Friday, September 29, 2006

More trouble for the Single Service Partnership

Southapton City Council Civic Centre

I have blogged before over the mismanagement of the 'Single Service Partnership' project that is rapidly turning into a fiasco in Southampton.
Things are not improving. After mass protests by staff (who have been badly informed by management and grossly ill-advised by Unison in the most reactionary way locally
(have a look at for a sanitised version of Unison's activities) the full council debated the project, mostly in secret session, on Wed 20th September.
Under pressure from the Conservatives (who seem to be the only political group with a handle on whats going on), the Council effectively put the project on hold for a couple of months and forced the ruling Lib-Dems to consider a bid from BT to run the council services under review in more detail as well as the one from Capita.
The principle reason for this is that the savings that Capita is offering the council are just too low- but as usual residents are promised huge improvements in that great intangible 'customer service'.
This means that it will be March of next year (assuming there is no more slippage) before a preffered bidder puts their final plans on the table with a decision planned upon them in late 2007. Bearing in mind the number of jobs (circa 800) and the importance of the departments involved (I.T.,H.R., housing, council tax and revenue collection) to the running of the council, the ruling Lib-Dems really need to get this right. The principle of privatisation is right- they just need to do it properly.

Lord Hurd to speak in Southampton

Douglas Hurd pictured in the aftermath of the Handsworth Riots, 9th - 11th September 1985. riots- he had been Home Secretary for one week before the riots began.
Picture copyright Pogus Caesar

Although not on the same wing of the party as me, I've always admired Douglas Hurd.
I think he was a good Home Secretary and (surprisingly given my scepticism over the EU) an excellent Foreign Secretary- one can't imagine Labour having made the foreign policy mistakes since 1997 had Hurd been at the helm. I was thrilled then that he has agreed to stop off and speak for me on the way to an 'Audience with Douglas Hurd' at the Nuffield theatre that evening.

He shall be speaking for me at the newly refurbished Blue Keys Hotel (formally The Golden Lion) in Northlands Rd at 4.30pm on the 16th October. There will be a buffet, tea, coffee as well as a cash bar. Tickets are £8.00 per person. Please email me at if you would like a ticket or any further information.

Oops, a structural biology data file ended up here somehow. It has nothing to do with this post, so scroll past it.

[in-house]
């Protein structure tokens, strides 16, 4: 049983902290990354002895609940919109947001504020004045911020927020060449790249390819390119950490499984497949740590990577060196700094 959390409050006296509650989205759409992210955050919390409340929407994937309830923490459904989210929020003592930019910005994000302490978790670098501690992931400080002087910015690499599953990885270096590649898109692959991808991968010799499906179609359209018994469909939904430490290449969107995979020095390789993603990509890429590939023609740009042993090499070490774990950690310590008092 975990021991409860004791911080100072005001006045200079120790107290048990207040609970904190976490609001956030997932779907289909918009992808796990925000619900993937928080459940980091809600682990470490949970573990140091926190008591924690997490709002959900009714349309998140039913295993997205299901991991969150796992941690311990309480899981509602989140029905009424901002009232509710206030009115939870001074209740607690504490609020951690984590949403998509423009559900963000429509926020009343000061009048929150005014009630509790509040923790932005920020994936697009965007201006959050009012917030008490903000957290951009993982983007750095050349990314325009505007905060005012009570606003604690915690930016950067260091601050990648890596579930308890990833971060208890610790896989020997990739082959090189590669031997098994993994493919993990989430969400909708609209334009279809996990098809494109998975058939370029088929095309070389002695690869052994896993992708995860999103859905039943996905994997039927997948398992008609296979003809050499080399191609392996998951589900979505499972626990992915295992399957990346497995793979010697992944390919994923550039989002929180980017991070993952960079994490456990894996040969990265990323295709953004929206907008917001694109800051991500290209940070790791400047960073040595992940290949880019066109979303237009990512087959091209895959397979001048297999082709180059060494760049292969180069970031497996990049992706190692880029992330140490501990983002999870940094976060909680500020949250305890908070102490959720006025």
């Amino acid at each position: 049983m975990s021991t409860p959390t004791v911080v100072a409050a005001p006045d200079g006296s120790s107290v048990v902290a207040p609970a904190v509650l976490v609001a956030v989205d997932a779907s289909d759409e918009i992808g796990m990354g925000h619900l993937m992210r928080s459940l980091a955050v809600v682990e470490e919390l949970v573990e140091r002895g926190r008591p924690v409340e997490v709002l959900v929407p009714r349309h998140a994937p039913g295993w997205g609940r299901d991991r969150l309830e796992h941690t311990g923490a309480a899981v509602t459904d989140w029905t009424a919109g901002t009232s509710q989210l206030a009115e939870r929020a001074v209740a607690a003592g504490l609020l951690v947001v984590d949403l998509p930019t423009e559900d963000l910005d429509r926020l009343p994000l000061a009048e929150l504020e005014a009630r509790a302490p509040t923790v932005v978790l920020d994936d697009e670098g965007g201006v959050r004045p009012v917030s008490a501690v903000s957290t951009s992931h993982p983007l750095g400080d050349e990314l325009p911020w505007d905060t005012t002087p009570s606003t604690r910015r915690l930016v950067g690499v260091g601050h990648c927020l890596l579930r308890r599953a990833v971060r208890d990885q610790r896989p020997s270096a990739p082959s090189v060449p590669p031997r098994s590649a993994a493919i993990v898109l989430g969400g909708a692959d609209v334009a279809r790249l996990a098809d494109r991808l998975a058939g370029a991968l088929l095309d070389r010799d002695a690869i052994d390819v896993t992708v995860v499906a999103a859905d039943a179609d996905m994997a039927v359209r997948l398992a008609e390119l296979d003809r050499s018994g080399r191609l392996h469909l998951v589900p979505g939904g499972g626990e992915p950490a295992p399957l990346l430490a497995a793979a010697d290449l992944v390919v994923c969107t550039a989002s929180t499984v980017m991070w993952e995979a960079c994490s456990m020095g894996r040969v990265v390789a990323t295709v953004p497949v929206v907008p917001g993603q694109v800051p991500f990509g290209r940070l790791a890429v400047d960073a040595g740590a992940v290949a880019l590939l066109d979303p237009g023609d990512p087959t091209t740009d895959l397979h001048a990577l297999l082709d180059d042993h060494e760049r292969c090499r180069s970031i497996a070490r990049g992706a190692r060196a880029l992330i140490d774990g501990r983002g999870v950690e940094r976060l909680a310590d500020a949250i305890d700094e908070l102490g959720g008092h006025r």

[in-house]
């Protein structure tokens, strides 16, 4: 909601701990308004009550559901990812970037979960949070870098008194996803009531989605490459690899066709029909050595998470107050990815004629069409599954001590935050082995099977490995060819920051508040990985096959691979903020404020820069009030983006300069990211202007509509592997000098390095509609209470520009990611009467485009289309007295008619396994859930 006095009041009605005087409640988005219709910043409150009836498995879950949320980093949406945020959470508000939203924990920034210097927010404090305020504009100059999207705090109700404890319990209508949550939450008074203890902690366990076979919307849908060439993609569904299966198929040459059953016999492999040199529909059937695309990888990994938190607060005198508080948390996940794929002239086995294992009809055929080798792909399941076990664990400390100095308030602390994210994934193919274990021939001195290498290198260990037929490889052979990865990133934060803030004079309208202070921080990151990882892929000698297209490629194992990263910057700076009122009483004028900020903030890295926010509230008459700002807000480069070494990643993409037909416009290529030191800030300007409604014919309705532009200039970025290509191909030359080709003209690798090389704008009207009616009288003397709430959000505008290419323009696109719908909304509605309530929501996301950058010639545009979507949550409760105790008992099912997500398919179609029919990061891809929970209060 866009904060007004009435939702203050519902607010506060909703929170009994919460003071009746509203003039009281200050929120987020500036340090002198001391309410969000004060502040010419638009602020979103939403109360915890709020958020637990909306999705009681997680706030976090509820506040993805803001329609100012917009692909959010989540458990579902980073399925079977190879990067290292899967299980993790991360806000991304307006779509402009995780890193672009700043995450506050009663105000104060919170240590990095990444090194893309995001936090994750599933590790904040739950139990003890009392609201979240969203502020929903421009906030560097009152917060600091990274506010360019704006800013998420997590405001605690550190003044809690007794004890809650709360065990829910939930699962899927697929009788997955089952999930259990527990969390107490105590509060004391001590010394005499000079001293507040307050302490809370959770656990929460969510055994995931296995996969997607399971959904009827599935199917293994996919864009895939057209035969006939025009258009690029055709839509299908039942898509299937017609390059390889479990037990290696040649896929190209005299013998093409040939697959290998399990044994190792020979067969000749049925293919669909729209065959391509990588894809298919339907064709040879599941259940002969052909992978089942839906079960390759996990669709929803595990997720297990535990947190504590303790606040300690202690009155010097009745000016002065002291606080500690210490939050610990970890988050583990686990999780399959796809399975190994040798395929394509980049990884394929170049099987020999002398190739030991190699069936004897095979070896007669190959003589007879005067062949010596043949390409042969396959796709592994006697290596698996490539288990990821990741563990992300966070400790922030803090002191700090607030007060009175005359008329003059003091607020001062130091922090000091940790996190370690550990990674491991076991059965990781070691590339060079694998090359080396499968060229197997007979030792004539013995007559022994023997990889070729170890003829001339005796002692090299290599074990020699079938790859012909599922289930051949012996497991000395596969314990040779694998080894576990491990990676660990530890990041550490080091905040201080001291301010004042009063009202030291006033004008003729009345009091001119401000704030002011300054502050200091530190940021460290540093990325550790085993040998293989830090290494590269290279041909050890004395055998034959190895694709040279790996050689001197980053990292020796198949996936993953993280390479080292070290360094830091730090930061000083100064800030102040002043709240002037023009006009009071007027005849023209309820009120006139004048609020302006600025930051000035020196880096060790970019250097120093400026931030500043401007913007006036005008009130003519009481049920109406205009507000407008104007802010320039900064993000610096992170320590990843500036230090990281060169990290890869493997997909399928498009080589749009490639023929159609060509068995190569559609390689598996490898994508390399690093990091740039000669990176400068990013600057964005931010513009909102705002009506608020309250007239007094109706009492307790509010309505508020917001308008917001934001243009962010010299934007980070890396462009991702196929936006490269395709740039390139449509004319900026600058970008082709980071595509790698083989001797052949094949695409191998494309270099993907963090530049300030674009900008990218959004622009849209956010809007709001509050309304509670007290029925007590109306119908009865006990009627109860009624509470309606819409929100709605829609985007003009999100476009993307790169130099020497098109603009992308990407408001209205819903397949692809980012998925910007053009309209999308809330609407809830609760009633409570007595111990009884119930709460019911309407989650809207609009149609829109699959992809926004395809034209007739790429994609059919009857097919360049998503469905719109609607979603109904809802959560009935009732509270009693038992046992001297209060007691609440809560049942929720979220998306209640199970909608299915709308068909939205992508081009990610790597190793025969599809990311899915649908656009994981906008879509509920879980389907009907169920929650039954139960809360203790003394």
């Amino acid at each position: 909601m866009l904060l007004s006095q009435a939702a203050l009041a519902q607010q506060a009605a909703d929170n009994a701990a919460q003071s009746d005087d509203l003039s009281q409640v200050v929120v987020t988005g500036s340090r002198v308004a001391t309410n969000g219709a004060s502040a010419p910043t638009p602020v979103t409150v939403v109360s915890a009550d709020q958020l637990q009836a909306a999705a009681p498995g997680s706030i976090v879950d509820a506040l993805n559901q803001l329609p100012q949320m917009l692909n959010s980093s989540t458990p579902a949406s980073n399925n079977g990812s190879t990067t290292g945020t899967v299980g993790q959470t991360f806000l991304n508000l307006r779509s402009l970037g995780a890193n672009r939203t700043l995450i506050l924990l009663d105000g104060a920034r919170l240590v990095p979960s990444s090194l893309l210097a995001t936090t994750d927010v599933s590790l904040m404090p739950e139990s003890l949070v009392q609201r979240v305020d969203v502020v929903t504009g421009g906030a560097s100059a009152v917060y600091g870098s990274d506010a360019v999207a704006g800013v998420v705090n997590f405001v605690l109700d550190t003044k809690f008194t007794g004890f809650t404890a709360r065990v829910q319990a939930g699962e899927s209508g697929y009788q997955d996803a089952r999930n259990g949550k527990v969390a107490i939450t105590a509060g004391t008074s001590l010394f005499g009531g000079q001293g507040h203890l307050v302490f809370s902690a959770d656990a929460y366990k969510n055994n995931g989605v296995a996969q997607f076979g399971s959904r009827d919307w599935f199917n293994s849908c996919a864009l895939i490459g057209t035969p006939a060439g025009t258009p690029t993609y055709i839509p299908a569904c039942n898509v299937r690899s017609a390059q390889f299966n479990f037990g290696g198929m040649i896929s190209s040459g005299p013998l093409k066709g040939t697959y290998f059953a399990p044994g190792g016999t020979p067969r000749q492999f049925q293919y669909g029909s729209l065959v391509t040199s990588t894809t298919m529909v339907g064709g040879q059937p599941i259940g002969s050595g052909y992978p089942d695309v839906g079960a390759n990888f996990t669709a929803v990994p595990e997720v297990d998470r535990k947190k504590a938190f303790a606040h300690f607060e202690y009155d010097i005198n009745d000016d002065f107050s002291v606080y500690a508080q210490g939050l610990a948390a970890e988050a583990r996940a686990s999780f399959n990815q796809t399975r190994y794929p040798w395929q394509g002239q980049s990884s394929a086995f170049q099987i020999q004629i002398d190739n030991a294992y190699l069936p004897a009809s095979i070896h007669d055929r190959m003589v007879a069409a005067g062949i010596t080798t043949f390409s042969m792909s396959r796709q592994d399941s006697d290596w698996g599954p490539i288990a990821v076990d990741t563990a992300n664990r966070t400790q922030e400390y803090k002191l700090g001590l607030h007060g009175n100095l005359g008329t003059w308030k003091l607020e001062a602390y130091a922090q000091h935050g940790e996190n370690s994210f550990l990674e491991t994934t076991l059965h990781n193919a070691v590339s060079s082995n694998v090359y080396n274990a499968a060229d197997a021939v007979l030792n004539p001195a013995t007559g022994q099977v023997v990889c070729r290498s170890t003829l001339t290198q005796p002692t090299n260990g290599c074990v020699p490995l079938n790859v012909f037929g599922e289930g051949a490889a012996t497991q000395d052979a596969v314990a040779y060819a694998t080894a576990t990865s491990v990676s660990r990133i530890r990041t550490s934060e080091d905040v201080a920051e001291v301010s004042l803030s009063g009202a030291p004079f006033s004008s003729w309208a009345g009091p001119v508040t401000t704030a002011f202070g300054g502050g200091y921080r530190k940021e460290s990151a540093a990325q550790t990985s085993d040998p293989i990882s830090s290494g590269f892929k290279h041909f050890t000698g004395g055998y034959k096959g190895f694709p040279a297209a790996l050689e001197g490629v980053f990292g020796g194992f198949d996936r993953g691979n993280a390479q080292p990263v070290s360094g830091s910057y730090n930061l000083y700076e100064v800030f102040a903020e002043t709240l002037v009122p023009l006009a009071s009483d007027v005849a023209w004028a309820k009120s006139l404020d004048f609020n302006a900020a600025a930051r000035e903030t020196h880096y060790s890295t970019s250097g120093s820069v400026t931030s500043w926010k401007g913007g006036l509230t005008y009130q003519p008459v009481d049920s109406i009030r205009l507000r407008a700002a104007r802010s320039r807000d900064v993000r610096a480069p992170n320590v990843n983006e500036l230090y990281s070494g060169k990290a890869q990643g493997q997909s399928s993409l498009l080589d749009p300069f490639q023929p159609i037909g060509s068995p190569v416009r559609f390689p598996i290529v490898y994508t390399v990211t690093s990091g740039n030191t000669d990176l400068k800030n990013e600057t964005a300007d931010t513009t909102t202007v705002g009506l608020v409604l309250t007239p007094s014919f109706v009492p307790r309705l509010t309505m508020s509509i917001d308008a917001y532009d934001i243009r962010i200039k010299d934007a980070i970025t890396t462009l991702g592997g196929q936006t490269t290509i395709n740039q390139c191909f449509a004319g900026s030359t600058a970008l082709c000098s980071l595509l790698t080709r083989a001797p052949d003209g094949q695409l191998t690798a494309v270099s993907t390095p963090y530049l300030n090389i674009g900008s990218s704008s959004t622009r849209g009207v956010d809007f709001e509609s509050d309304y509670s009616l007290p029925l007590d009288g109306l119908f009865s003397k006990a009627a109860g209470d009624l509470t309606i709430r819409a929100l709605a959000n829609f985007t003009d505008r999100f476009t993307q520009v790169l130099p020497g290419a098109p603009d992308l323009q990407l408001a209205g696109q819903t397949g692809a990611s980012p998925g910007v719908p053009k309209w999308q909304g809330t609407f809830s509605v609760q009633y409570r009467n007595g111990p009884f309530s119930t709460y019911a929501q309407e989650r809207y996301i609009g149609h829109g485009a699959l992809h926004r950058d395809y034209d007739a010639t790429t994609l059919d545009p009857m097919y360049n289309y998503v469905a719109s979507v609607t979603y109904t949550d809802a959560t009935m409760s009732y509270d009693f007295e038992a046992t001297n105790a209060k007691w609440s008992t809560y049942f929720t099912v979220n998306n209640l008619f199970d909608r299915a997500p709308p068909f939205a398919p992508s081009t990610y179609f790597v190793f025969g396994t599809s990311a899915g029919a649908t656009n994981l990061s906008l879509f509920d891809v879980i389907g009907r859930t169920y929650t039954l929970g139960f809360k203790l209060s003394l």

Monday, September 25, 2006

Seymours roughs Tony up

Funny thing happened to me this-evening.
Do you know how once in a while you feel that there is a political sea change going on ? Well I felt it in 1996 when it became noticeable that for a myriad of reasons, the Conservatives were becoming less popular (in fact unpopular!). All of a sudden, it just wasn't 'hip' to be Tory anymore. Popular culture in all its forms began to imitate the chattering classes-it was 'time for a change' as I was told on countless doorsteps.
Well I think the same sort of thing is beginning to happen to Labour. After work, I strolled along to Seymours in Bedford Place for a drink. Being a late night bar with both students returning to the city after the summer vacation and the yachty types from the end of the boatshow in attendance, the bar was packed.
Guido would have noted the totty count- it was formidable but I had other things on my mind. To the strains of 'Johnny be good', a good proportion of the customers were singing 'Tony be gone'. I am sure you wouldn't have seen that 12 months ago or come to that, at any time since '97. One can over-egg these things but I can honestly say it is the first time I have seen Blair be the victim of spontaneous ridicule among a non-political group of people since he has been Leader of the Labour Party.

Sunday, September 24, 2006

New Tory ? Moi ?

I must admit that I don't normally read The Observer ( oh really?, you do surprise me!- Ed) but a customer of mine left a copy in my pub this-afternoon and I saw this article,,1879472,00.html
that is also mentioned on
Food for thought!

Dangerous and uncharted waters for Mr Blair

Heath attacking the Leadership at the 1983 Conservative Party Conference

Party conferences can be a risky time for Party leaders…and wannabe party leaders too. Heath’s coded attacks on Thatcher in 1983 stung and showed what can happen if you are attacked from the podium. (Heath’s power to wound was weakened as the sulk dragged on tho...)